OBJECTIVES: Recent studies have shown an excess risk of asthma for cleaners, but it is not clear which cleaning-related exposures induce or aggravate asthma. METHODS: Risk factors for asthma were studied among indoor cleaners participating in the Spanish part of the European Community Respiratory Health Survey in 1992. In 1998, 78 of the 91 subjects reporting cleaning-related jobs in 1992 were identified. Of these, 67 indoor cleaners were interviewed by telephone about their cleaning activities and their use of cleaning products in 1992. These data were related to asthma prevalence in 1992, and the cleaners were compared with a reference group of office workers. RESULTS: Asthma prevalence was 1.7 times higher [95% confidence interval (95% CI) 1.1-2.6] among the cleaners than among the referents, being highest among private home cleaners (3.3, 95% CI 1.9-5.8). The prevalence of housedust mite sensitization amounted to 28% for the home cleaners and was significantly (P<0.01) higher than for other indoor cleaners (3%), but similar to the corresponding prevalence of office workers (22%). More than half of the cleaners reported work-related respiratory symptoms. The asthma risk of the home cleaners was mainly associated with kitchen cleaning and furniture polishing, with the use of oven sprays and polishes. CONCLUSIONS: The asthma risk of Spanish cleaners is primarily related to the cleaning of private homes. This relationship may be explained by the use of sprays and other products in kitchen cleaning and furniture polishing.  (+info)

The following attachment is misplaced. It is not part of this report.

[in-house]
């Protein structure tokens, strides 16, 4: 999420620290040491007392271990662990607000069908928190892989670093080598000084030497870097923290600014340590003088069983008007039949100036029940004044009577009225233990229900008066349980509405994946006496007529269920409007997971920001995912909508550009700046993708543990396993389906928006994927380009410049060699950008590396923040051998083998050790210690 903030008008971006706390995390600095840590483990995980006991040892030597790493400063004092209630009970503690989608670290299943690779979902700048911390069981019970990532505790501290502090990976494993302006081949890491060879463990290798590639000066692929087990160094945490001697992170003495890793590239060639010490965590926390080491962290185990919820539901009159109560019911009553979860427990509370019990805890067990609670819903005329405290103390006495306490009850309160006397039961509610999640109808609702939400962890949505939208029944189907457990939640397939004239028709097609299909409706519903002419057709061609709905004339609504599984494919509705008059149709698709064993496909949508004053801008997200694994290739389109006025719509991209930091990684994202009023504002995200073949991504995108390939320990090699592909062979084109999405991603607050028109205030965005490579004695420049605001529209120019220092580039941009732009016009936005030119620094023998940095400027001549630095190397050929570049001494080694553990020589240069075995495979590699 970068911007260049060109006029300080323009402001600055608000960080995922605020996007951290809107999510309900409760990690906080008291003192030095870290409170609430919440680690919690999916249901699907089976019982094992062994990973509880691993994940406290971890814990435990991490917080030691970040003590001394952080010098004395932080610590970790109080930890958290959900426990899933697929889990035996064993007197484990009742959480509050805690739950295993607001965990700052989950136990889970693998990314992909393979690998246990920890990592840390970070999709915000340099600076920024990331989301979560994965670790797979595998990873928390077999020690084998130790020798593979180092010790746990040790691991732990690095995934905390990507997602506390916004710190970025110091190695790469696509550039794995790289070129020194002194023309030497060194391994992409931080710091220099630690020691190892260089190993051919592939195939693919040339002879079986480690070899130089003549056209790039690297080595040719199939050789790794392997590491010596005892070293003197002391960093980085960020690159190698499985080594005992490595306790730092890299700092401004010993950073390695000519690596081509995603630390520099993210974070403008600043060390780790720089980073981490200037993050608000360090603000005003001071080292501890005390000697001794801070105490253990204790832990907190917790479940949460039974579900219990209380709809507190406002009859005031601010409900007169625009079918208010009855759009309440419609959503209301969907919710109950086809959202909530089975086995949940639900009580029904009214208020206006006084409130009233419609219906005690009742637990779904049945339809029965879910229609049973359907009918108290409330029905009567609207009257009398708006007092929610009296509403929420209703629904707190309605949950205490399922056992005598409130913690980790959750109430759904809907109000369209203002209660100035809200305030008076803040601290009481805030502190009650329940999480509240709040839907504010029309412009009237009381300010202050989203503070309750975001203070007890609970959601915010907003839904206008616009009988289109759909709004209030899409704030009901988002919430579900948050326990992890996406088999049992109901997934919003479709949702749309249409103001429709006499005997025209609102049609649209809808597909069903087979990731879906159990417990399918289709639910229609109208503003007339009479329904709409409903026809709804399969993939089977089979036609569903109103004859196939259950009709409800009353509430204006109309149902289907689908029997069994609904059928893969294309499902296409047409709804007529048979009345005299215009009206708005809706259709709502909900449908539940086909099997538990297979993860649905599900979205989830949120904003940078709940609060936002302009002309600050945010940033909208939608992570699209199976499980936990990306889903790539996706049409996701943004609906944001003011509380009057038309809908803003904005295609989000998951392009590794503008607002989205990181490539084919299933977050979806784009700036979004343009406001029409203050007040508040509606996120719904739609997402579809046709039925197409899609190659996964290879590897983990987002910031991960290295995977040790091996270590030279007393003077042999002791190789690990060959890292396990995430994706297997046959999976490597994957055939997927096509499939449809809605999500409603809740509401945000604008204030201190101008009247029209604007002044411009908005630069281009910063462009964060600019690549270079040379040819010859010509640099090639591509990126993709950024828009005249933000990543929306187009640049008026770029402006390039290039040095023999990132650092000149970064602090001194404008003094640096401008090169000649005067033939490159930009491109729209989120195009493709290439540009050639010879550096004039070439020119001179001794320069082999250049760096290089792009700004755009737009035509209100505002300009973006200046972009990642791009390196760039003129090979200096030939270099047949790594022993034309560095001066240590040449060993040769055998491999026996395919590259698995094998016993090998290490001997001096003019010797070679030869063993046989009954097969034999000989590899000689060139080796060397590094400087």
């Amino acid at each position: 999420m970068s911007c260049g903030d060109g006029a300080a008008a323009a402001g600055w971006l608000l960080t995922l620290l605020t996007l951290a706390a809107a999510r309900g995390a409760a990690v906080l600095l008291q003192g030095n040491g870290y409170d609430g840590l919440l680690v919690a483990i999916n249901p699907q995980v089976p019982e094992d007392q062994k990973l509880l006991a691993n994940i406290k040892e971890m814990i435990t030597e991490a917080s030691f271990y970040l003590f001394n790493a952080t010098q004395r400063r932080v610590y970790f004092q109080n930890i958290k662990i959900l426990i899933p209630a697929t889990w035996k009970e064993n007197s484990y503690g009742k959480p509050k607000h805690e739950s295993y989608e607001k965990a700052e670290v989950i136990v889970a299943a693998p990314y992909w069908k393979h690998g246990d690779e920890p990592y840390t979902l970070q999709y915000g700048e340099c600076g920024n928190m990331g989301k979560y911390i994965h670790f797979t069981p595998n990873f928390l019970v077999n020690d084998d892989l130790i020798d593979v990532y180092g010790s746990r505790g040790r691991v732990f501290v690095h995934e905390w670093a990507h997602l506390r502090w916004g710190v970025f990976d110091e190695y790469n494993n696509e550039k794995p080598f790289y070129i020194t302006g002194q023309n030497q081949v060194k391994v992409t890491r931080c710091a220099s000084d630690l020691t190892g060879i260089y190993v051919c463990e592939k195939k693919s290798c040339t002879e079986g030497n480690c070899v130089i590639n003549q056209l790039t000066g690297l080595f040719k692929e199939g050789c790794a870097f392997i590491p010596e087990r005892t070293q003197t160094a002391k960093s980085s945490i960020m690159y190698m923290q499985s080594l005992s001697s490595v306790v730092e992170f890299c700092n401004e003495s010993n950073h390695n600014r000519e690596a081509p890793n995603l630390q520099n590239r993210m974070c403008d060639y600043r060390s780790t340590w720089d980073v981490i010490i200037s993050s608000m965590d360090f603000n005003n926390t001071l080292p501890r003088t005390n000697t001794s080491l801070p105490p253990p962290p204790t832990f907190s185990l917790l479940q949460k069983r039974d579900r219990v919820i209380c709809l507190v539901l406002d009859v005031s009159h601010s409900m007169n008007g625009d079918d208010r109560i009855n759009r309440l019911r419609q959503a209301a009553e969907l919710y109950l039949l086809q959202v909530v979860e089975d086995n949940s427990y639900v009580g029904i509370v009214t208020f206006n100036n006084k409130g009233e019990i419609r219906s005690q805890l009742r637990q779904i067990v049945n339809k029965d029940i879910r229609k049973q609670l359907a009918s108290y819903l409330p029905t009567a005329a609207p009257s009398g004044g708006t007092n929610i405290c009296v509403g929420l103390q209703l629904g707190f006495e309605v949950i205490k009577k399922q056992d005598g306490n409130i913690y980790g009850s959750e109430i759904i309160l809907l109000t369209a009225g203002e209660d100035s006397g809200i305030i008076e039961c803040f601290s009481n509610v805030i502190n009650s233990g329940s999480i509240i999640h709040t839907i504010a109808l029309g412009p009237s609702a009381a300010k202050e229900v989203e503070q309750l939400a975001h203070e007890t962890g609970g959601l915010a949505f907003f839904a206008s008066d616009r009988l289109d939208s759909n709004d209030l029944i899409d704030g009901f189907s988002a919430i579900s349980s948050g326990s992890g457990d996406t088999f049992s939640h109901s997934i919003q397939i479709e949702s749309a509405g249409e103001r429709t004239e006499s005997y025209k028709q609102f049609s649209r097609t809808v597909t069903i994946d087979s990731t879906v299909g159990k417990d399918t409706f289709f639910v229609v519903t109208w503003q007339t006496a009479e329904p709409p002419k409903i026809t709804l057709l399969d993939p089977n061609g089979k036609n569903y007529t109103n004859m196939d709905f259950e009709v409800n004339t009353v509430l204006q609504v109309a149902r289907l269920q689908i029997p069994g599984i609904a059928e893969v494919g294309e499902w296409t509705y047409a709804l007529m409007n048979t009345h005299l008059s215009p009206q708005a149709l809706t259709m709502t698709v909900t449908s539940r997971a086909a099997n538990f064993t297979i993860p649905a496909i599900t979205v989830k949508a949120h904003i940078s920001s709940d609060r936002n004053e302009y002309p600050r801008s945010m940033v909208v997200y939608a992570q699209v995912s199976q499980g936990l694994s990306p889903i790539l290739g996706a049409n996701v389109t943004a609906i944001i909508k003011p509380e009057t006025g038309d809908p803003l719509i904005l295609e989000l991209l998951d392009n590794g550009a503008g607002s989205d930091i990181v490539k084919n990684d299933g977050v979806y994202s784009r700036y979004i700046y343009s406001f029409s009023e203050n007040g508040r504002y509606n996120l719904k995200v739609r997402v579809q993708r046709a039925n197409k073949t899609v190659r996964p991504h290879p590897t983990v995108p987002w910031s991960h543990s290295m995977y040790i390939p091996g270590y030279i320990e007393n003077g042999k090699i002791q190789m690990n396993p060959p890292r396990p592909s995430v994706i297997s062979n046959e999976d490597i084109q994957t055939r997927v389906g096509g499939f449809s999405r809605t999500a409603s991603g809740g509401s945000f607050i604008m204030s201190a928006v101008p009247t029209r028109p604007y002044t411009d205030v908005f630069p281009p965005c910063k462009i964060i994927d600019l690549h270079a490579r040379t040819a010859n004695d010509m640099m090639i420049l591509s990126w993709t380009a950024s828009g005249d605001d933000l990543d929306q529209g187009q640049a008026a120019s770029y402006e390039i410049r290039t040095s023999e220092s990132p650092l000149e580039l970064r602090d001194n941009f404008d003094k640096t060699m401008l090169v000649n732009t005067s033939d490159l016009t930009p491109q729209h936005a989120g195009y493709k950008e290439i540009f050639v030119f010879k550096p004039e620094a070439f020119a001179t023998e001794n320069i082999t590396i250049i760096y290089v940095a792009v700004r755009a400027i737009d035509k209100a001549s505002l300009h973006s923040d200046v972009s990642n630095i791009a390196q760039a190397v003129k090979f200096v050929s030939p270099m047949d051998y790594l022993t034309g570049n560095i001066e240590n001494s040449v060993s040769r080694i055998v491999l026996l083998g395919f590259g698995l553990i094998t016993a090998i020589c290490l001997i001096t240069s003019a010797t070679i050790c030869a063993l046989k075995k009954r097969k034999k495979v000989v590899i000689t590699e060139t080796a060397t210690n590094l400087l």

The use and maintenance of visible light activating units in general practice. (5/58)